The annual event of World Breastfeeding Week has started on August 1 and will last until August 7. The theme of this year is called: “Breastfeeding and Work: Let’s Make It Work!” This year the World Alliance for Breastfeeding Action (WABA) is focused on enabling women to breastfeed and work at the same time.
The organization has decided to take steps in this direction because of the numerous benefits which breastfeeding has both on the child an on the mother. First of all breast milk is superior to any other type of food which children could eat because they could never replace its nutritional value. The World Health Organization recommend that infants should be breastfeed until they are six months. Moreover if the complementary food items are added to the diet breastfeeding could be continued until the baby is two years old.
Besides the fact that breastfeeding is good for the mother and the child, it seems that society has something to win out of this as well. Due to prolonged breastfeeding families are more likely to be in good health so the work force and the health sector won’t be burdened with such problems.
Milk formula factories won’t be as active so the waste generated by them will decrease and as a consequence air pollution will be lowered. The industrial sectors will also save some time and energy because there will be no need for prerequisites. In addition because of the fact that breast milk always has the ideal temperature, it does not require preparation and there are less chances that the baby will be infected.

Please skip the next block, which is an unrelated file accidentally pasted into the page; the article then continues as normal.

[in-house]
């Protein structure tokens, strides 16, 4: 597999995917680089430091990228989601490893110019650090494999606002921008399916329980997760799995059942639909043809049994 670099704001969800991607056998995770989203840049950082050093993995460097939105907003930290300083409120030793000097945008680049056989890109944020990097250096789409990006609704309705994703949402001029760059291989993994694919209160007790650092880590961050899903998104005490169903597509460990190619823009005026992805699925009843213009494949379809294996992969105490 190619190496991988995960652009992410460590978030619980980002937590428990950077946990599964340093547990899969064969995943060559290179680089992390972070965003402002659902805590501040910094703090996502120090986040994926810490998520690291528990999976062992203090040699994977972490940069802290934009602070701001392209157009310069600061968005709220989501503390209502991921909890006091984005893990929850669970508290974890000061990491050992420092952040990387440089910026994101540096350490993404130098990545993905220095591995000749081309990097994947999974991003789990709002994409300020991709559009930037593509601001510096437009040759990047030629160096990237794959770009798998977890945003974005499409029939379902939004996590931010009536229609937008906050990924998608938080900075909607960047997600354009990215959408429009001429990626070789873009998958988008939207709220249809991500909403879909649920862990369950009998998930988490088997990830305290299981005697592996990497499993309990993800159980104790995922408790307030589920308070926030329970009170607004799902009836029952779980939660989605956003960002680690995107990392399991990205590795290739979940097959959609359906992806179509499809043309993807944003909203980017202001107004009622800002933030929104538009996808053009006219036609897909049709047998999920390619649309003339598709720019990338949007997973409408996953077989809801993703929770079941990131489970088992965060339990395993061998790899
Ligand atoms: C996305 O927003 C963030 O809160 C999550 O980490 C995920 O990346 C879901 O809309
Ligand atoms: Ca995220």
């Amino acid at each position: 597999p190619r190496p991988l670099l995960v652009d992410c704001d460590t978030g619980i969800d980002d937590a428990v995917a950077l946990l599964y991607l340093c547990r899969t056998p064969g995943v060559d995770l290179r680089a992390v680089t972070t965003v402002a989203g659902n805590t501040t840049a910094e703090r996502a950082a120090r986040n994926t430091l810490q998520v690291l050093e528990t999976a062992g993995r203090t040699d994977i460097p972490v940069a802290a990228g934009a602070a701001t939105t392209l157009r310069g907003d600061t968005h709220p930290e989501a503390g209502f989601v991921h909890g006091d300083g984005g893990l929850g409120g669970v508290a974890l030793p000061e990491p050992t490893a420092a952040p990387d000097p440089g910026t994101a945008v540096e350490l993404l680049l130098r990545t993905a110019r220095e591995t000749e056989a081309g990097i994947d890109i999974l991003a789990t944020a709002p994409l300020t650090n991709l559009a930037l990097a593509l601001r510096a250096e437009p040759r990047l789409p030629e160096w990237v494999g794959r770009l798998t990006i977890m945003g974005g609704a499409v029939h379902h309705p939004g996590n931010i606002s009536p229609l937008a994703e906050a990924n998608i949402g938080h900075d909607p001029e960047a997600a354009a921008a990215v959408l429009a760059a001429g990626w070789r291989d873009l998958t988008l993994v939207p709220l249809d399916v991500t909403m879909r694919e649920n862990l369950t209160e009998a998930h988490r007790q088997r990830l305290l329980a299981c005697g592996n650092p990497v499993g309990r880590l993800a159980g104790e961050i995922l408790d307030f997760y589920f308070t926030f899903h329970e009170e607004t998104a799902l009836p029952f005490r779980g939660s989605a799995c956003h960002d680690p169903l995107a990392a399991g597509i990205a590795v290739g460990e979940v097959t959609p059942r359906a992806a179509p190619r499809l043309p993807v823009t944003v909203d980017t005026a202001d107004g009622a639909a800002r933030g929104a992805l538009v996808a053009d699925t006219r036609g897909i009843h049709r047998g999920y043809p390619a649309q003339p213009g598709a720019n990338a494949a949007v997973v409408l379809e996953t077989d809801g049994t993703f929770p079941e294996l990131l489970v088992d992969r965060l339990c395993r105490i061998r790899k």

That is why he World Alliance for Breastfeeding Action considers that irrespective of the job they have women should claim their right to breastfeeding; regardless of the fact that they work in a corporate office or they are mothers that stay at home.
UNICEF, the US National Institute of Child Health and Human Development and American Academy of Pediatrics provide a list of benefits of breastfeeding which include: lower chances of Sudden Infant Death Syndrome, influenza, pneumonia, diarrhea and other common childhood infections and diseases and enhanced bonding between mother and infant due to skin-to-skin contact. Mother may have lower chances of developing postpartum depression and other diseases such as ovarian and breast cancer, rheumatoid arthritis and cardiovascular disease.
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